Transit Security: What More Can Be Done?
Following the London subway bombings in July, preceded by the train bombings in Madrid and the September 11 attacks in 2001, public service announcements are heard train and bus stations everywhere. Before the Department of Homeland Security raised the threat level public transportation, most public transit agencies across the country had already stepped up their systemwide police presence and mobilized their employees as extra security in stations and onboard trains. They also increased communications with local, state, and federal law enforcement, added canine patrols, intensified vehicle, station, and right of way checks, and boosted their "if you see something, say something" education programs. This article looks at what should be done, what is being done, and, importantly, who will pay for it.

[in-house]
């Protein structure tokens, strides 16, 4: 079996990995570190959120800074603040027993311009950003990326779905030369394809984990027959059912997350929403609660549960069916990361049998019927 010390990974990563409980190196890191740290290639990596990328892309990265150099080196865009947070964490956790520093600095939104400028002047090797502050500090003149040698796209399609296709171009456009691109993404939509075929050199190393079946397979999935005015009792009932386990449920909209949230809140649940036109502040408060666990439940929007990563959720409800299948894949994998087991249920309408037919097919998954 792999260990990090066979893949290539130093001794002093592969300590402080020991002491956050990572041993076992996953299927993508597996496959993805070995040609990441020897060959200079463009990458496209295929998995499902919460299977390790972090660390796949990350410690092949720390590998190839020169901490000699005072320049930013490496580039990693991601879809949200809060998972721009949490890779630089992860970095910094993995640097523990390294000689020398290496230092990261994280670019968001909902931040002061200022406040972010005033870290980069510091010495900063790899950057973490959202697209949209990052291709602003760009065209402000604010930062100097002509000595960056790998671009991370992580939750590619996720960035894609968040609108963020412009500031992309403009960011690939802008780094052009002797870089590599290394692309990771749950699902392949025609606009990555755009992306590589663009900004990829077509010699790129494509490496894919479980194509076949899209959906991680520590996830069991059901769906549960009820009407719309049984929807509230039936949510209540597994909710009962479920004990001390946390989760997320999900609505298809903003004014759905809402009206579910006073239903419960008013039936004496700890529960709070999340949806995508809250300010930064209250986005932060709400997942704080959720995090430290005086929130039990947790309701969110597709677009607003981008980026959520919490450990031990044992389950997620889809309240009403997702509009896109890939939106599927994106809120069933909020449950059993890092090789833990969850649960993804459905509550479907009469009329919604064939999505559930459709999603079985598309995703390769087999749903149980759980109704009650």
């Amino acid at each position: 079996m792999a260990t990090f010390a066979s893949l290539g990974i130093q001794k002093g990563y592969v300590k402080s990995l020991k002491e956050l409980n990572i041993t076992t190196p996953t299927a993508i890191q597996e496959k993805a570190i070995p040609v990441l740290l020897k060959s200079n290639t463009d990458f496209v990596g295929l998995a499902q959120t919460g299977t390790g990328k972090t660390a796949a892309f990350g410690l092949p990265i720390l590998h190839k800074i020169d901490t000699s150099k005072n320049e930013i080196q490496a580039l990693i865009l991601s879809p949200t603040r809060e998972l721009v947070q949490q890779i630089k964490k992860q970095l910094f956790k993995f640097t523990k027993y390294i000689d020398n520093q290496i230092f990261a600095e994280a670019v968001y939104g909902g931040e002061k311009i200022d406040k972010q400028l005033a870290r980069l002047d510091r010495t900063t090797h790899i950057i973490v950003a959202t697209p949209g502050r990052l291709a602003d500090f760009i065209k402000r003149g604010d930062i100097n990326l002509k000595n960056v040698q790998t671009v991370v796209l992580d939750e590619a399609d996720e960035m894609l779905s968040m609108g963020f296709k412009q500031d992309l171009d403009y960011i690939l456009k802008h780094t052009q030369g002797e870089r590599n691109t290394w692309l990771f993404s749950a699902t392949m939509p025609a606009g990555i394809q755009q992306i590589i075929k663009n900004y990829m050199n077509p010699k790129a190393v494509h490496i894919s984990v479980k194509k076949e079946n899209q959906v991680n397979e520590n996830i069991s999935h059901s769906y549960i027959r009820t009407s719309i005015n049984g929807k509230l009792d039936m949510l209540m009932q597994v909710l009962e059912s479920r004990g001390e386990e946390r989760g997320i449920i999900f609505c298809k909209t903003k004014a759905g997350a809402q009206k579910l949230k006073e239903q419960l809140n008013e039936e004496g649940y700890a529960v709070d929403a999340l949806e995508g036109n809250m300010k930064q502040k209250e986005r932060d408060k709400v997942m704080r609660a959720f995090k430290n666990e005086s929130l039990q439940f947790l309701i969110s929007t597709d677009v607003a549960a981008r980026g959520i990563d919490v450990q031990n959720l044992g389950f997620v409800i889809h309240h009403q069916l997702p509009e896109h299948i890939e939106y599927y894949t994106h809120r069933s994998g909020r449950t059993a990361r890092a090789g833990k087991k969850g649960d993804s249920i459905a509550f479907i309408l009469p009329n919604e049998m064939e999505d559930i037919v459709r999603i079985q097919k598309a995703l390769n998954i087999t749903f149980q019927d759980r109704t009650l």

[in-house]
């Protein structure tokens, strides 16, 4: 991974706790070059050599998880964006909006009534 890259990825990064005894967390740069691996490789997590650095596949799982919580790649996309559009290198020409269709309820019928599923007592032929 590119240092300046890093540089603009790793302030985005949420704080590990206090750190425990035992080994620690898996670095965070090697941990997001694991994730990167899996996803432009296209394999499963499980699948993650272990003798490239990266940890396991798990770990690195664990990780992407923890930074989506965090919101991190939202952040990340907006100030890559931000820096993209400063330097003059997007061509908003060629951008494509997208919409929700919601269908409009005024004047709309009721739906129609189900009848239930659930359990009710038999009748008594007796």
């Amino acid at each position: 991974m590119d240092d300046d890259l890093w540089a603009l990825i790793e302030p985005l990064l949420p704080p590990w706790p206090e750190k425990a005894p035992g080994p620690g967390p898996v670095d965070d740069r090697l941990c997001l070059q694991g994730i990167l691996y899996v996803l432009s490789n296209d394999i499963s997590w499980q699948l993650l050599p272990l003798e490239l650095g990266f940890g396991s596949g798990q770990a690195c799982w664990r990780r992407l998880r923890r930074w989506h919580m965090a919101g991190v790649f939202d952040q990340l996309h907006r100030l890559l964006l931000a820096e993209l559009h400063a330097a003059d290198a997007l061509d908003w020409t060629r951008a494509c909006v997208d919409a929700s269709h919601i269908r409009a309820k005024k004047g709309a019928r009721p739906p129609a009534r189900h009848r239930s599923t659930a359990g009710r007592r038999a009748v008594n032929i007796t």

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- Luczak, Marybeth
- Publication Date: 2005-9
- Media Type: Print
- Features: Photos;
- Pagination: pp 37-43
- TRT Terms: Financing; Passenger trains; Public service; Rail (Railroads); Security; Security checkpoints; Terrorism; Threats
- Identifier Terms: U.S. Department of Homeland Security
- Subject Areas: Railroads; Safety and Human Factors; Security and Emergencies;
- Accession Number: 01006598
- Record Type: Publication
- Files: TRIS
- Created Date: Oct 19 2005 10:53AM